A short summary for those who do not speak Turkish based on info I have gleaned from friends, Twitter, and the Turkish press and TV that are covering events.
The protests continue all over Turkey and have been joined by large numbers of workers, who went on strike in support of the Gezi Park campaign and also to demand an improvement in job security and working conditions. Thousands of football fans from different supporters clubs also staged a support march, each wearing the shirts of the opposing team. There were reports of over a million people joining the rally yesterday in Taksim Square, Istanbul. Since the police attacks on protesters in Gezi Park have stopped, much international media attention has been focused on the incredible spirit of solidarity and tolerance being built there by the protesters. Outside of the park, there have been intense and violent attacks on protesters and numerous arrests both in other parts of Istanbul and across the country. In Istanbul, many areas staged their own protests- Beşiktaş, and Gazi Mahallesi which is predominantly home to Alevi and Kurdish citizens, there were reports of particularly brutal attacks and large numbers of injured. Outside of the capital, there were huge protests, even in areas known to be traditionally favourable to the ruling party. In Ankara and Izmir , there were again ugly scenes of seemingly random violence dished out by police and the internet is awash with pictures of individuals, many not even actively involved in protest but sitting nearby or walking away from it, being punched and kicked by police. So far 3 people, 2 protesters and 1 policeman have been killed in the unrest, there are thousands of injured people, and the newspaper Hürriyet today stated that 6 police have committed suicide since the protests began.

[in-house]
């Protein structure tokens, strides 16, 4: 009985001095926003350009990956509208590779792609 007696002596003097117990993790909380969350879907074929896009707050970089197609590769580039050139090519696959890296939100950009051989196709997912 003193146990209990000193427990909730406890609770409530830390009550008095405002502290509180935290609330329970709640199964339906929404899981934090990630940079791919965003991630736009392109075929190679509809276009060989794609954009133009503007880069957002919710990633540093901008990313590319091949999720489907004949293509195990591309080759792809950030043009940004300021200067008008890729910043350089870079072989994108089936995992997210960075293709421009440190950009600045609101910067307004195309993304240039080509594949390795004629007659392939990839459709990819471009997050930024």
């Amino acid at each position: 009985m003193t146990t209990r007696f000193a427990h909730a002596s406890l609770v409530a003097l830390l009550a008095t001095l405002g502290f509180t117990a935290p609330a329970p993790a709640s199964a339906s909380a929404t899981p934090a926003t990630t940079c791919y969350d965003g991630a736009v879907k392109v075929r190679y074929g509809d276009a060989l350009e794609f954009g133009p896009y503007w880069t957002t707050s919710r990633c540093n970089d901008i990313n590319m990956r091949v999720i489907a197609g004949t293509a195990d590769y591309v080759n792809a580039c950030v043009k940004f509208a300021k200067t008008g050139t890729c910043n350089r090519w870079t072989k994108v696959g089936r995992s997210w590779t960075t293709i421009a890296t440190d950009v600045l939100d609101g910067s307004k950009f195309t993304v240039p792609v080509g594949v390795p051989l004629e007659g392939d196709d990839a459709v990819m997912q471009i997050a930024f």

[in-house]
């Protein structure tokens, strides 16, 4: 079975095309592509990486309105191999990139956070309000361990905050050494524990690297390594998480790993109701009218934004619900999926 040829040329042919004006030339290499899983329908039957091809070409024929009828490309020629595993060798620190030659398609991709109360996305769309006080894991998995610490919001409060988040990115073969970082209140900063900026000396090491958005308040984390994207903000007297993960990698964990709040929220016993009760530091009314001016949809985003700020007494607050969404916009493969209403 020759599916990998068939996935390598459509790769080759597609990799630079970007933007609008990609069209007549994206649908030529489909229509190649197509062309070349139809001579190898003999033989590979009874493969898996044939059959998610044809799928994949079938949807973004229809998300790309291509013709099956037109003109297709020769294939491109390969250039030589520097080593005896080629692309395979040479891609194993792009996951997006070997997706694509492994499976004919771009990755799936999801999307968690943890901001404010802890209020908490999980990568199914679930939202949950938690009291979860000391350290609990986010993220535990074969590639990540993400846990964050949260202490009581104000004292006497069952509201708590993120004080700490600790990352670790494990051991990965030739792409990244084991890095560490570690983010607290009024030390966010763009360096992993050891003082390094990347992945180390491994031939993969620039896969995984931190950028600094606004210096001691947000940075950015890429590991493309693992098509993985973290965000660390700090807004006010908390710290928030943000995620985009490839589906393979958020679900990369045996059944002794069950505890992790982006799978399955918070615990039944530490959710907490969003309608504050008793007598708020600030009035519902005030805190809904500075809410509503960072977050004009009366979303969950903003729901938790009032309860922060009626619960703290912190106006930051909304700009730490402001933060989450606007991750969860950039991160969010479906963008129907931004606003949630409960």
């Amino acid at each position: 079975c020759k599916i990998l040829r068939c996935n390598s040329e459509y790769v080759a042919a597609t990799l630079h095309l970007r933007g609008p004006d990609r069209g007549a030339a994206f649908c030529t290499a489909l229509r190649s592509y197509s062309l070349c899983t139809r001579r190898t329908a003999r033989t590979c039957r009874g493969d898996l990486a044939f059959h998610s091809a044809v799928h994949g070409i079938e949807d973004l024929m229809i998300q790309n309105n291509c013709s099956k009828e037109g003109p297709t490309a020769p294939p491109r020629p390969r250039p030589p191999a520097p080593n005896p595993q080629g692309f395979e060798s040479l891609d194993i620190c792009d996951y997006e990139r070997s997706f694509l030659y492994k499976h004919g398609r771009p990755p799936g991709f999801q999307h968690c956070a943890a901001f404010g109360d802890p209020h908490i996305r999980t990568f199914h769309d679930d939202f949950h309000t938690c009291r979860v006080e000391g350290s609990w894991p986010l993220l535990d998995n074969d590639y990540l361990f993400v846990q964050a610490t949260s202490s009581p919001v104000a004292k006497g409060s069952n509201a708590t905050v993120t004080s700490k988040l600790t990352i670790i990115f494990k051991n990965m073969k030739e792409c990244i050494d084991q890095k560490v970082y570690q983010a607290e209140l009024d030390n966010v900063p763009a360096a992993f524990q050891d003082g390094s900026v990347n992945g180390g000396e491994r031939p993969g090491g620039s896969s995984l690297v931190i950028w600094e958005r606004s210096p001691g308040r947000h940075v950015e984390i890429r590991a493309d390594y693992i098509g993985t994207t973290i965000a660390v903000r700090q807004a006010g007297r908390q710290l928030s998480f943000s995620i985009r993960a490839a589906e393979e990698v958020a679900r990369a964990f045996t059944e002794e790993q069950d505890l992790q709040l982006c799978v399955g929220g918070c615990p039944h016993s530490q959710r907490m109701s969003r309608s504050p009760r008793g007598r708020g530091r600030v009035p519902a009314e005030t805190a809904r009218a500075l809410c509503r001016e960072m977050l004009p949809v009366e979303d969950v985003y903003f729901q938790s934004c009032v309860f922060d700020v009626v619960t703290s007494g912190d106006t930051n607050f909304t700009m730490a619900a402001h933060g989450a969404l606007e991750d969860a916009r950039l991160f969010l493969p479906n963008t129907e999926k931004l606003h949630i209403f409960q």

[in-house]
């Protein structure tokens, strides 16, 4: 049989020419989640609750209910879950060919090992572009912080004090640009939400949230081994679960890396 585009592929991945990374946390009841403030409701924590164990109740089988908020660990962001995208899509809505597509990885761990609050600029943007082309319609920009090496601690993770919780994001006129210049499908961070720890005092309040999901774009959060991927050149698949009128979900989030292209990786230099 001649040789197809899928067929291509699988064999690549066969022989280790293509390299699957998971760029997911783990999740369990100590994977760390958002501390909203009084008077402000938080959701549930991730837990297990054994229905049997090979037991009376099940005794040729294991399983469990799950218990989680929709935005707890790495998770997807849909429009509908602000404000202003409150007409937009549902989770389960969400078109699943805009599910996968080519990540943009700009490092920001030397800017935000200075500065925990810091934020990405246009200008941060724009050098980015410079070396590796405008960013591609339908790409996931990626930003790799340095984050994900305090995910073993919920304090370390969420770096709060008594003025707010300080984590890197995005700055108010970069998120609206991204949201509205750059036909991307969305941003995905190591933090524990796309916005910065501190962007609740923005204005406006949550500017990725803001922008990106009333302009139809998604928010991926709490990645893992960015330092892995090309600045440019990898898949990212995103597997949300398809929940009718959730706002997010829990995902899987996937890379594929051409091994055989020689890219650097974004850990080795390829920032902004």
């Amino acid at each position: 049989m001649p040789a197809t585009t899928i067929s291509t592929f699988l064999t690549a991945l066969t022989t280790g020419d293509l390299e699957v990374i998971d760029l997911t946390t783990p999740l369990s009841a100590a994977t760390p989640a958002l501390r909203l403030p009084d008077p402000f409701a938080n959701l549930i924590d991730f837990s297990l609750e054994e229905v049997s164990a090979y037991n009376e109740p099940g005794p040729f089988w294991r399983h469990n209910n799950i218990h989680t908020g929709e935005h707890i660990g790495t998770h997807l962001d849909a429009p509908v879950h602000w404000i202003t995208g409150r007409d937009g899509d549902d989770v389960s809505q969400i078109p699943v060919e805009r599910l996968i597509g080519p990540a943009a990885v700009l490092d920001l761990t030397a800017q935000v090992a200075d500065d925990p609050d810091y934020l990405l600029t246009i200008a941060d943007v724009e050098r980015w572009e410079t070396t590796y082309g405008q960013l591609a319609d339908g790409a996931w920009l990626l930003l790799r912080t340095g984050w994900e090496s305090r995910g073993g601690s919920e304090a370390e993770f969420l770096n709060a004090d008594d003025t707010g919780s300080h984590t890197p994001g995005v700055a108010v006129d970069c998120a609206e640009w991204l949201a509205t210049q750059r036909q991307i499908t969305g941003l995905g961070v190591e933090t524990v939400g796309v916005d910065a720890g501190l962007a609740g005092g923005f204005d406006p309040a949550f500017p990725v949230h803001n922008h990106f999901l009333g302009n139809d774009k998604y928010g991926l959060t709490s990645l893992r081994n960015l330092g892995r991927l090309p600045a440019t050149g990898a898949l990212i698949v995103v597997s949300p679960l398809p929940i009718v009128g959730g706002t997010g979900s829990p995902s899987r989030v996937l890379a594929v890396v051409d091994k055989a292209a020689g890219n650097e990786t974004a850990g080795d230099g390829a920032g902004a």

The prime minister showed no signs of negotiating with the protestors and was generally considered to have inflamed the situation even more by his provocative comments, threatening to call up on his supporters to teach the protesters a lesson. I have just seen in the Turkish newspaper Radikal that a member of the AKP ruling party, has told protestors that the prime minister may be prepared to talk with them and asked them to put together a representative group.
The bravery and resilience of huge numbers of people who continue to spill out onto the streets, despite the tear gas, beatings and plastic bullets is astounding. I stand in awe of them all. I recommend this article from the Economist which gives a really good potted summary of historical issues that have shaped the protests and the dynamics now at play.
The Turkish newspaper Hürriyet has an English language version and you can also follow events from there.